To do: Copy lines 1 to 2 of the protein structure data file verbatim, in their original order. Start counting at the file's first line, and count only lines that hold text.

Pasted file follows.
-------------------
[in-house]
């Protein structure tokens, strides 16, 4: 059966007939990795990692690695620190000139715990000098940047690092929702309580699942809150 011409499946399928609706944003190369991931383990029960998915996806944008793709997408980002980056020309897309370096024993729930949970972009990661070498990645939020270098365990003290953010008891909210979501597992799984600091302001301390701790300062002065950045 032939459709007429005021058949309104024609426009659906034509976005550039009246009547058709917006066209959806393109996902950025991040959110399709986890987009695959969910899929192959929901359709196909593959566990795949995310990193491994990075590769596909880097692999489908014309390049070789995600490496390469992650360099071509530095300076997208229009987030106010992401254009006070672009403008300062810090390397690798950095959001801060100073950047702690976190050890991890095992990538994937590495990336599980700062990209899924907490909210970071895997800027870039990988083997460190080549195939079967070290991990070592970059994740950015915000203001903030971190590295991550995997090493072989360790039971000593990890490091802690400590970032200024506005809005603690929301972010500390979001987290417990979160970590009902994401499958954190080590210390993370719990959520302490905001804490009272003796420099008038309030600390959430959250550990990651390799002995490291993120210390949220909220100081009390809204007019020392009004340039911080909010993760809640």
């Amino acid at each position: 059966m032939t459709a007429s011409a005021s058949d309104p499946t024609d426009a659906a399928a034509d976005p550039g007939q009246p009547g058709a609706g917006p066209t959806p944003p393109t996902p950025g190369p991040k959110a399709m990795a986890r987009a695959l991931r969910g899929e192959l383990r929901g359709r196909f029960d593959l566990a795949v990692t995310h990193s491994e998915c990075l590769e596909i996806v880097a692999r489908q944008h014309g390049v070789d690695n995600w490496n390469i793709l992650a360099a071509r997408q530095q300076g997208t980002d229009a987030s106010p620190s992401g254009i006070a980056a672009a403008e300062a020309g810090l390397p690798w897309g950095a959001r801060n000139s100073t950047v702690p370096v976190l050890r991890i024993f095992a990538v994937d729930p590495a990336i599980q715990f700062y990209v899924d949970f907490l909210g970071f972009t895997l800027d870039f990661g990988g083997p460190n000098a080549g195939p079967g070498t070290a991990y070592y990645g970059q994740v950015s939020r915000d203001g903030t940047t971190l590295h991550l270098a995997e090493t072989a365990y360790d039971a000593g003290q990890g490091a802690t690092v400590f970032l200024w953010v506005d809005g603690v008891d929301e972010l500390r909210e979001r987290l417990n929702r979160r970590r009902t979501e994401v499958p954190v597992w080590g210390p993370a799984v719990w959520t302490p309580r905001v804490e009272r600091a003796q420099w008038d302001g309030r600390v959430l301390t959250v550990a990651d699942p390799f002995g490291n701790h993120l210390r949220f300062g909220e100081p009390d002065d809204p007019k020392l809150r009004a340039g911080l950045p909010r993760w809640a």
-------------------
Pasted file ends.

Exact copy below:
[in-house]
């Protein structure tokens, strides 16, 4: 059966007939990795990692690695620190000139715990000098940047690092929702309580699942809150 011409499946399928609706944003190369991931383990029960998915996806944008793709997408980002980056020309897309370096024993729930949970972009990661070498990645939020270098365990003290953010008891909210979501597992799984600091302001301390701790300062002065950045 032939459709007429005021058949309104024609426009659906034509976005550039009246009547058709917006066209959806393109996902950025991040959110399709986890987009695959969910899929192959929901359709196909593959566990795949995310990193491994990075590769596909880097692999489908014309390049070789995600490496390469992650360099071509530095300076997208229009987030106010992401254009006070672009403008300062810090390397690798950095959001801060100073950047702690976190050890991890095992990538994937590495990336599980700062990209899924907490909210970071895997800027870039990988083997460190080549195939079967070290991990070592970059994740950015915000203001903030971190590295991550995997090493072989360790039971000593990890490091802690400590970032200024506005809005603690929301972010500390979001987290417990979160970590009902994401499958954190080590210390993370719990959520302490905001804490009272003796420099008038309030600390959430959250550990990651390799002995490291993120210390949220909220100081009390809204007019020392009004340039911080909010993760809640």